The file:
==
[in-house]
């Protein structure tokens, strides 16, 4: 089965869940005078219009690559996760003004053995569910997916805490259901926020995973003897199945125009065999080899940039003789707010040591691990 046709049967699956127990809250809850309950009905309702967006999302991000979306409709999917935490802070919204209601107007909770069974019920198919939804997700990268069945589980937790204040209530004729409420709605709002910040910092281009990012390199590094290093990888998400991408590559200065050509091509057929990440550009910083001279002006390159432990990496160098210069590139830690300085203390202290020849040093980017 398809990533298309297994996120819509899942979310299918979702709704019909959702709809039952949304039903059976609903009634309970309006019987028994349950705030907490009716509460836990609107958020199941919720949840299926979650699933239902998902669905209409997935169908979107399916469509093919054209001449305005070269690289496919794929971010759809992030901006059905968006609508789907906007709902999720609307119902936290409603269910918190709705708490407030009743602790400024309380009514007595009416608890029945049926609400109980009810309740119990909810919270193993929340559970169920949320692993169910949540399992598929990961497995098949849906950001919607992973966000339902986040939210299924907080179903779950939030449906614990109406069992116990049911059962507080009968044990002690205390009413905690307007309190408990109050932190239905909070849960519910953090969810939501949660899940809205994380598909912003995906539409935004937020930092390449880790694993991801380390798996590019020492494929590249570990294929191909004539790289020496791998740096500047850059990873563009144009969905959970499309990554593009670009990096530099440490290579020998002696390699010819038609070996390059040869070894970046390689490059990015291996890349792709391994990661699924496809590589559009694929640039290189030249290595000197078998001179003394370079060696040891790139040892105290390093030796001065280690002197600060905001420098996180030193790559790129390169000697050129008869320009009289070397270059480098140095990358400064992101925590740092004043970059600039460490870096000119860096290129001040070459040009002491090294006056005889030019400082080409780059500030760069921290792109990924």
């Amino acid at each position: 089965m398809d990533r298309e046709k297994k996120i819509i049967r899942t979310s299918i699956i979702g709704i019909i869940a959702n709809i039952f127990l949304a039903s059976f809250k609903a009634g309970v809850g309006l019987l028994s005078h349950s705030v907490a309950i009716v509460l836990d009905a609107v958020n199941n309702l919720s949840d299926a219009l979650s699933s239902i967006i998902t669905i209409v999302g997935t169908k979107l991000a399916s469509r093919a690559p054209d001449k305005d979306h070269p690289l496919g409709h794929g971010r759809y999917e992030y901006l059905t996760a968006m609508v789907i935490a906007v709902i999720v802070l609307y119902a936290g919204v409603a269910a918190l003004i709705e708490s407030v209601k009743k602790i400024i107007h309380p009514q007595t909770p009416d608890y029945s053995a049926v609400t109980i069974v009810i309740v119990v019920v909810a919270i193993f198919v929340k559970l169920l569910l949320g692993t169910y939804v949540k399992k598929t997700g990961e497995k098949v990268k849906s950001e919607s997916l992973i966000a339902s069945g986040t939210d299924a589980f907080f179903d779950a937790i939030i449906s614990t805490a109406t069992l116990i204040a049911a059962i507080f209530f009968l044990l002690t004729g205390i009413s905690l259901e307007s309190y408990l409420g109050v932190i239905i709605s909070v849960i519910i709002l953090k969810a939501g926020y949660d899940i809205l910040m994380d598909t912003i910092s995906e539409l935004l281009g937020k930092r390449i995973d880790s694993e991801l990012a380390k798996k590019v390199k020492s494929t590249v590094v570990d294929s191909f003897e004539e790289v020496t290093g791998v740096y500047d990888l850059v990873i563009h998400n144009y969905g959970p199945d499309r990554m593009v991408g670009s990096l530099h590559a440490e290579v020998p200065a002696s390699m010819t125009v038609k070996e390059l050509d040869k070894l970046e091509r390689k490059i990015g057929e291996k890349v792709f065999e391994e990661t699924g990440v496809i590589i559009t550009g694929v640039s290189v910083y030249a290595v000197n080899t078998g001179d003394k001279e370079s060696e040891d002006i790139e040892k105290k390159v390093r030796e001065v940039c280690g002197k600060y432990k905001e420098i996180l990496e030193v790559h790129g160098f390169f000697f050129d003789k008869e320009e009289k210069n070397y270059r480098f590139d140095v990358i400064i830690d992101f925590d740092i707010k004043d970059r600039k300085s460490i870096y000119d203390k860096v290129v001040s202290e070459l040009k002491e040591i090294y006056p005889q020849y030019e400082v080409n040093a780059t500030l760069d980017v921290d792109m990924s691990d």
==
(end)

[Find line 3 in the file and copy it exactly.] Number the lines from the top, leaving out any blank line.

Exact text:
């Amino acid at each position: 089965m398809d990533r298309e046709k297994k996120i819509i049967r899942t979310s299918i699956i979702g709704i019909i869940a959702n709809i039952f127990l949304a039903s059976f809250k609903a009634g309970v809850g309006l019987l028994s005078h349950s705030v907490a309950i009716v509460l836990d009905a609107v958020n199941n309702l919720s949840d299926a219009l979650s699933s239902i967006i998902t669905i209409v999302g997935t169908k979107l991000a399916s469509r093919a690559p054209d001449k305005d979306h070269p690289l496919g409709h794929g971010r759809y999917e992030y901006l059905t996760a968006m609508v789907i935490a906007v709902i999720v802070l609307y119902a936290g919204v409603a269910a918190l003004i709705e708490s407030v209601k009743k602790i400024i107007h309380p009514q007595t909770p009416d608890y029945s053995a049926v609400t109980i069974v009810i309740v119990v019920v909810a919270i193993f198919v929340k559970l169920l569910l949320g692993t169910y939804v949540k399992k598929t997700g990961e497995k098949v990268k849906s950001e919607s997916l992973i966000a339902s069945g986040t939210d299924a589980f907080f179903d779950a937790i939030i449906s614990t805490a109406t069992l116990i204040a049911a059962i507080f209530f009968l044990l002690t004729g205390i009413s905690l259901e307007s309190y408990l409420g109050v932190i239905i709605s909070v849960i519910i709002l953090k969810a939501g926020y949660d899940i809205l910040m994380d598909t912003i910092s995906e539409l935004l281009g937020k930092r390449i995973d880790s694993e991801l990012a380390k798996k590019v390199k020492s494929t590249v590094v570990d294929s191909f003897e004539e790289v020496t290093g791998v740096y500047d990888l850059v990873i563009h998400n144009y969905g959970p199945d499309r990554m593009v991408g670009s990096l530099h590559a440490e290579v020998p200065a002696s390699m010819t125009v038609k070996e390059l050509d040869k070894l970046e091509r390689k490059i990015g057929e291996k890349v792709f065999e391994e990661t699924g990440v496809i590589i559009t550009g694929v640039s290189v910083y030249a290595v000197n080899t078998g001179d003394k001279e370079s060696e040891d002006i790139e040892k105290k390159v390093r030796e001065v940039c280690g002197k600060y432990k905001e420098i996180l990496e030193v790559h790129g160098f390169f000697f050129d003789k008869e320009e009289k210069n070397y270059r480098f590139d140095v990358i400064i830690d992101f925590d740092i707010k004043d970059r600039k300085s460490i870096y000119d203390k860096v290129v001040s202290e070459l040009k002491e040591i090294y006056p005889q020849y030019e400082v080409n040093a780059t500030l760069d980017v921290d792109m990924s691990d």